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In the beginning

5 facts about the postal system’s origins

This 7-foot painting of Benjamin Franklin, commissioned in 1918 and painted by Benedict Anton Osnis, hangs at USPS headquarters in Washington, DC.

Here are five things you should know about the origins of the U.S. postal system, which will mark its 245th anniversary on July 26.

1. The American postal system was established in Philadelphia. On July 26, 1775, members of the Second Continental Congress, meeting in the City of Brotherly Love, created the position of Postmaster General and named Benjamin Franklin to it, directing him to appoint deputies and establish “a line of posts … from Falmouth in New England to Savannah in Georgia, with as many cross posts as he shall think fit.” This simple statement signaled the birth of the Post Office Department, the predecessor of the Postal Service.

2. Franklin served as Postmaster General until November 1776. With an annual salary of $1,000 and $340 for a secretary and comptroller, Franklin was responsible for all Post Offices — about 75 in all — and had authority to hire Postmasters as necessary. He was in office when the Declaration of Independence was adopted in July 1776, which made Franklin the first Postmaster General of the United States. He was succeeded by his son-in-law, Richard Bache.

3. The mail helped promote a free press. The first major postal law, passed by Congress in 1792, encouraged the exchange of newspapers by allowing them to travel through the U.S. Mail at extremely low rates of postage — in some cases for free — to ensure the success of the democracy. As Thomas Jefferson later wrote, “No experiment can be more interesting than that we are now trying … that man may be governed by reason and truth. Our first object should therefore be, to leave open to him all the avenues to truth. The most effectual hitherto found, is the freedom of the press.”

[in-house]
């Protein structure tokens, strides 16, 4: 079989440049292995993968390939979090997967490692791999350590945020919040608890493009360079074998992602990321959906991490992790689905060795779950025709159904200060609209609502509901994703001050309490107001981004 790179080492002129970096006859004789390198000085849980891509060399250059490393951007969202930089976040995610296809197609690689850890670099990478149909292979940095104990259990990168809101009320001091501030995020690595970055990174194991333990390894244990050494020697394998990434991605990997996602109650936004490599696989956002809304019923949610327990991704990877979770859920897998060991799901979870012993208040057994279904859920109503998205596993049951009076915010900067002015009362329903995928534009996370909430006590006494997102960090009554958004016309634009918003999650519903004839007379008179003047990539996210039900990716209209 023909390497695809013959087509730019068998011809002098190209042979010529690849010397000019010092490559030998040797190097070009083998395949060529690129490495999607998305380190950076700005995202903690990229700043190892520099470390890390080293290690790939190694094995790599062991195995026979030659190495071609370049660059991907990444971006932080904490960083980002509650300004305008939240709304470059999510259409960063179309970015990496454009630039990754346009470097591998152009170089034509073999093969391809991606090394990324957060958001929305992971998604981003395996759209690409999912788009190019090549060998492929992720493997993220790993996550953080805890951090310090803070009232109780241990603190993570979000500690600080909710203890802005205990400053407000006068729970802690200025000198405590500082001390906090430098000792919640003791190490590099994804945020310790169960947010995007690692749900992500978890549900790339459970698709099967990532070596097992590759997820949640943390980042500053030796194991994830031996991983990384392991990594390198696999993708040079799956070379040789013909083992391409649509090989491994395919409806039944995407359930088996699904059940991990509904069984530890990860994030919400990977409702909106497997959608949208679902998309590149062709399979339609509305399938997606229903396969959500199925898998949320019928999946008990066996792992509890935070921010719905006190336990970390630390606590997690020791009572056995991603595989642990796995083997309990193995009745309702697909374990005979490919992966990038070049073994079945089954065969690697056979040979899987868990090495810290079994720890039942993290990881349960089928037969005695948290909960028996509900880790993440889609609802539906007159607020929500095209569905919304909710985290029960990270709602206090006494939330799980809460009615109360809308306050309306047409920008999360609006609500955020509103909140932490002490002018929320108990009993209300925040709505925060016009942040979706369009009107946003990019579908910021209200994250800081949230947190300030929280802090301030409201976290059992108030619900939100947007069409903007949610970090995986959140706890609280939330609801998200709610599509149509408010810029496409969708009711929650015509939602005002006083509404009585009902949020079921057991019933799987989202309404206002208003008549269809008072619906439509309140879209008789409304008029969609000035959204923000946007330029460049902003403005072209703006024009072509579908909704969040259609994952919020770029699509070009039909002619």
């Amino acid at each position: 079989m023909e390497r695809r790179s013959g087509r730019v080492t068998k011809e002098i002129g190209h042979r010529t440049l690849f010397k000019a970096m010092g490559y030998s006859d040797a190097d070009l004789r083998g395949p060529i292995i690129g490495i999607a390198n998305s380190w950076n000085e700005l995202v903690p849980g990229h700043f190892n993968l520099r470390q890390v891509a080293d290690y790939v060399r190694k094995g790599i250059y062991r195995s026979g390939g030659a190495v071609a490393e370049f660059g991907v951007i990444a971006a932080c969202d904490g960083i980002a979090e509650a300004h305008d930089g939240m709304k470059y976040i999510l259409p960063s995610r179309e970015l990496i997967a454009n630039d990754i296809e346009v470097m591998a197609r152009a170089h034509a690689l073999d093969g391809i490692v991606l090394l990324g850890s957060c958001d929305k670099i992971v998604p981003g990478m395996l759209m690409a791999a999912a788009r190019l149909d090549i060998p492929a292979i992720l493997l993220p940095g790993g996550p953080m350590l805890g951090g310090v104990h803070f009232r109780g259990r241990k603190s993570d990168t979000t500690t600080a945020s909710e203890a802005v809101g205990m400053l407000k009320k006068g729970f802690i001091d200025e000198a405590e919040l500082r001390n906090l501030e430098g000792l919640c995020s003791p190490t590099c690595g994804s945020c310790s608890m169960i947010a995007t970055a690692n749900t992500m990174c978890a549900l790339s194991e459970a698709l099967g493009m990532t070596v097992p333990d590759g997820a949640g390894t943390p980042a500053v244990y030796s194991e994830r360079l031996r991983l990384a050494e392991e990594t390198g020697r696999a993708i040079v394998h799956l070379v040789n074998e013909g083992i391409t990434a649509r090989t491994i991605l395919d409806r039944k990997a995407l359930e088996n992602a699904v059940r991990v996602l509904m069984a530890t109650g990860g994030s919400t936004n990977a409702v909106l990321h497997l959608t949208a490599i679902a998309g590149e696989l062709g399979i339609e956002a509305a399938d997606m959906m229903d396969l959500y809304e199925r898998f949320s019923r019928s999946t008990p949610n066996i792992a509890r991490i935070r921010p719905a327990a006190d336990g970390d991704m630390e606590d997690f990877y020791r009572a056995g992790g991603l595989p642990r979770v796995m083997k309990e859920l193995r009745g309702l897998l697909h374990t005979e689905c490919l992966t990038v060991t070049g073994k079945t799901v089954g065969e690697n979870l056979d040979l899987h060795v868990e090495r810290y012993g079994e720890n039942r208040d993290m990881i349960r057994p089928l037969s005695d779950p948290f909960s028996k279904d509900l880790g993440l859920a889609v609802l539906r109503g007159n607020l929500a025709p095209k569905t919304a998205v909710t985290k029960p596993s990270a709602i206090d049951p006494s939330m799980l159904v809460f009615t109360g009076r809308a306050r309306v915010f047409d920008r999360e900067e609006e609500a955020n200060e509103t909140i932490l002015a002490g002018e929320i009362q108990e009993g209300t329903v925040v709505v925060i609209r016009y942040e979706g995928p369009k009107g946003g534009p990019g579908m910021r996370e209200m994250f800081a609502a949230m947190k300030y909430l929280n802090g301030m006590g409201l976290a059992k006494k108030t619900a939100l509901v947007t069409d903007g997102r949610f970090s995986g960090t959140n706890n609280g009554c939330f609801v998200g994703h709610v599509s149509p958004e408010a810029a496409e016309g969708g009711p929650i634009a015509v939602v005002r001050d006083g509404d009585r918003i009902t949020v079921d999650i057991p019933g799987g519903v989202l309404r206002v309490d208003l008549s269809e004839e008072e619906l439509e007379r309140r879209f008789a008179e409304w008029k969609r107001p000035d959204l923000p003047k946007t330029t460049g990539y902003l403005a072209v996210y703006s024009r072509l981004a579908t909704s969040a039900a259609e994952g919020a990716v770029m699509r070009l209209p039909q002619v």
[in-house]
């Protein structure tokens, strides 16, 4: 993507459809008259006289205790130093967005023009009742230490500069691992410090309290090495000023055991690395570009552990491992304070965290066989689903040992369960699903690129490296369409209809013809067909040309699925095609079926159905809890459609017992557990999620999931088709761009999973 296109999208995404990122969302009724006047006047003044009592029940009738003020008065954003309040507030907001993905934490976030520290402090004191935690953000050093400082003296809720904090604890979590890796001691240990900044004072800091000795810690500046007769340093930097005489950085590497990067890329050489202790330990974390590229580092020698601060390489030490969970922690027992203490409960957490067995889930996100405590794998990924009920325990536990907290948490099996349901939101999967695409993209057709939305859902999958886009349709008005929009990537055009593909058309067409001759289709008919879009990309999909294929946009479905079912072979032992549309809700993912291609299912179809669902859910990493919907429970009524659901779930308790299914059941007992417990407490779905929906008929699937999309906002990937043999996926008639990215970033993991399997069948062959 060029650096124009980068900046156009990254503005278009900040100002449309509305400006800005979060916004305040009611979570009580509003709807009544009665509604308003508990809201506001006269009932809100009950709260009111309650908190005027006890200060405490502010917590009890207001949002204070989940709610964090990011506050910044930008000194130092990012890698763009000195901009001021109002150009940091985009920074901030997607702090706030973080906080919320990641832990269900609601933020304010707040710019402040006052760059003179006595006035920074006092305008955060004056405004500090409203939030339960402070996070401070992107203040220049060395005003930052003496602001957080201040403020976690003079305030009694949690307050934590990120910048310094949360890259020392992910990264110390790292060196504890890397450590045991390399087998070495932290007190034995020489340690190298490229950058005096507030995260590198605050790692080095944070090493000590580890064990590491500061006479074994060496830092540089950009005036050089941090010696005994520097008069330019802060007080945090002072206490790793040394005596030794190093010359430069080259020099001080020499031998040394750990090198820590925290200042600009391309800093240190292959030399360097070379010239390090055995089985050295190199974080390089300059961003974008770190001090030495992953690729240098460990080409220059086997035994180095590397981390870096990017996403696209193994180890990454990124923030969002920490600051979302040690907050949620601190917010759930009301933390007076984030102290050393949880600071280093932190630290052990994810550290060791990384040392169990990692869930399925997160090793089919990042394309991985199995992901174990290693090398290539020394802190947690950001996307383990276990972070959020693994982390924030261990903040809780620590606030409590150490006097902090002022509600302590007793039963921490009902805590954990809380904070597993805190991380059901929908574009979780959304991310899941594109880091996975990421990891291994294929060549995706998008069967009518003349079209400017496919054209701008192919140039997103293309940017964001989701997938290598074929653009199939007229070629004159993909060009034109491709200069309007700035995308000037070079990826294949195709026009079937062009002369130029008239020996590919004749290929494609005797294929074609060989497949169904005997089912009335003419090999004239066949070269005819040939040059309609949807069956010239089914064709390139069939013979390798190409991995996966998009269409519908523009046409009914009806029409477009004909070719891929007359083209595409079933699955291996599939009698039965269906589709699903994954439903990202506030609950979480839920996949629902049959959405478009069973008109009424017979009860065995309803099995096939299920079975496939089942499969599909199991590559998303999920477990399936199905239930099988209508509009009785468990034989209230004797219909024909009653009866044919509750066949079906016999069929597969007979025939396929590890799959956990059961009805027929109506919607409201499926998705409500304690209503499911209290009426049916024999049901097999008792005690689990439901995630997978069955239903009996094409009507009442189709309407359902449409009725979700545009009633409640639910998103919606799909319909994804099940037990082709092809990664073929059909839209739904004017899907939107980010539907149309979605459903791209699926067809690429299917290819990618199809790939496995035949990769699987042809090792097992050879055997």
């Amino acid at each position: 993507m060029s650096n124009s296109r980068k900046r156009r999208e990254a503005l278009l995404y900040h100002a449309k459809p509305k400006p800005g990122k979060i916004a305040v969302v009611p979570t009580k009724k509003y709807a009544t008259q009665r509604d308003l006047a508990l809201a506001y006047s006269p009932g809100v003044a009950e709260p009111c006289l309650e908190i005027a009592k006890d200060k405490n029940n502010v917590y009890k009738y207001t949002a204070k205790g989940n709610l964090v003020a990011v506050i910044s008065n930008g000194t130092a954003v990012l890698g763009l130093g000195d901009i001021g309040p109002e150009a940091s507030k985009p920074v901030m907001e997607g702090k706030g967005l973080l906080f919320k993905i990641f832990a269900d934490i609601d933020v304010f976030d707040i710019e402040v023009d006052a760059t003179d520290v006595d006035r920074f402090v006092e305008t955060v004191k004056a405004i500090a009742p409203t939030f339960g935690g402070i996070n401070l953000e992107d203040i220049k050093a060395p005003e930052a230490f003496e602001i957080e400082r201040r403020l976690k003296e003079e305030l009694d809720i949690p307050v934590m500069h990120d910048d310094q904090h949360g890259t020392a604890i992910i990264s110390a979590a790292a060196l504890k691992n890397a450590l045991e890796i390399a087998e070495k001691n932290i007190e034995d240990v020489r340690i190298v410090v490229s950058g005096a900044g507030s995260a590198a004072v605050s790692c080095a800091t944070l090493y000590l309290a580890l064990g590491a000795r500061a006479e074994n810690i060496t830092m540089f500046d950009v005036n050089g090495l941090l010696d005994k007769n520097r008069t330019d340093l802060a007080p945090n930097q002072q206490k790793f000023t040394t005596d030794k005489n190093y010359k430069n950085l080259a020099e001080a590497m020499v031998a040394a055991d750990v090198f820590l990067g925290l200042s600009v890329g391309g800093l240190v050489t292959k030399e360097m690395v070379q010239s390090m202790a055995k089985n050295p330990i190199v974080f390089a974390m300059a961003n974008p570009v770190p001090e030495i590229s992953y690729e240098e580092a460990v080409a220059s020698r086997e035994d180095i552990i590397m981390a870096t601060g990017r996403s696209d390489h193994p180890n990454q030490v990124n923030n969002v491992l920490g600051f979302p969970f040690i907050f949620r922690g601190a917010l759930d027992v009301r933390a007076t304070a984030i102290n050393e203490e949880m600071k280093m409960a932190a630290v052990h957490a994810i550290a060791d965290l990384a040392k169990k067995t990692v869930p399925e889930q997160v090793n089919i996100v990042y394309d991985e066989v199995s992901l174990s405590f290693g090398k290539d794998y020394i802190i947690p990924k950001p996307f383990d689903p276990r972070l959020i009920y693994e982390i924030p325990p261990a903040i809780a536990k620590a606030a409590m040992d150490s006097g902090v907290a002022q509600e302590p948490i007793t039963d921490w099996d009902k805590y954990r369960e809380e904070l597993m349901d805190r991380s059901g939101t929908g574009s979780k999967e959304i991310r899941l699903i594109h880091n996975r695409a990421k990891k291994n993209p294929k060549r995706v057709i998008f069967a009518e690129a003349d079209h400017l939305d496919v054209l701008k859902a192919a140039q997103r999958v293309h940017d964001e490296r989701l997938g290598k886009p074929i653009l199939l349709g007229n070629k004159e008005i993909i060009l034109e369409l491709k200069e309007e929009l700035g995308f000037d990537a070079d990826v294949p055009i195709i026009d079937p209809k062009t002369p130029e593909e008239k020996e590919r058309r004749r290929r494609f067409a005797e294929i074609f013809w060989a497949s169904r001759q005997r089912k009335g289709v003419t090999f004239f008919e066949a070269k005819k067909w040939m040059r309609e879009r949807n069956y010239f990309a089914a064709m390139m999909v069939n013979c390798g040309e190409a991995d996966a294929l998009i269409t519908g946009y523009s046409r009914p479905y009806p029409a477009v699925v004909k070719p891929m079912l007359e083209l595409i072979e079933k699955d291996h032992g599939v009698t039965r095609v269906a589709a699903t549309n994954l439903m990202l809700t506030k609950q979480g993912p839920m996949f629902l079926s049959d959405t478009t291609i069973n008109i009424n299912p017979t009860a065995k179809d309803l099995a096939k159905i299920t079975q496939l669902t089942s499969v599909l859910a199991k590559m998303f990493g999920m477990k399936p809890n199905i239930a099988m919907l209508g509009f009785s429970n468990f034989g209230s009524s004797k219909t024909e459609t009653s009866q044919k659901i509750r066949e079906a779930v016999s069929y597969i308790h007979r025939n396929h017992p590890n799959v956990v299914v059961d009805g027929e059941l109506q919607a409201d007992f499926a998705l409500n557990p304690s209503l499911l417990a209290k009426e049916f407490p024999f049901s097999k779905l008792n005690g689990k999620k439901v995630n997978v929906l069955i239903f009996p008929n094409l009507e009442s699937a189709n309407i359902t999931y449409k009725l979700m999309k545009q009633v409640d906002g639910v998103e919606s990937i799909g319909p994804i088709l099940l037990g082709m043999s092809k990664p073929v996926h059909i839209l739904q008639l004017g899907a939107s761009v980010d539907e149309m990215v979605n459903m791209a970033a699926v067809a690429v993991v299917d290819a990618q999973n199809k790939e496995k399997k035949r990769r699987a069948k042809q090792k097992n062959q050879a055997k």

4. The postal system is written into the Constitution. In June 1788, the Constitution was ratified, giving Congress the power to “establish Post Offices and post Roads” in Article I, Section 8. A year later, an act of Congress made the Postmaster General subject to the direction of the president. Four days later, President George Washington appointed Samuel Osgood as the first Postmaster General under the Constitution.

5. The postal headquarters moved in 1800. That year, the headquarters relocated from Philadelphia to Washington, DC, when the latter became the seat of government. Two horse-drawn wagons carried all postal records, furniture and supplies.

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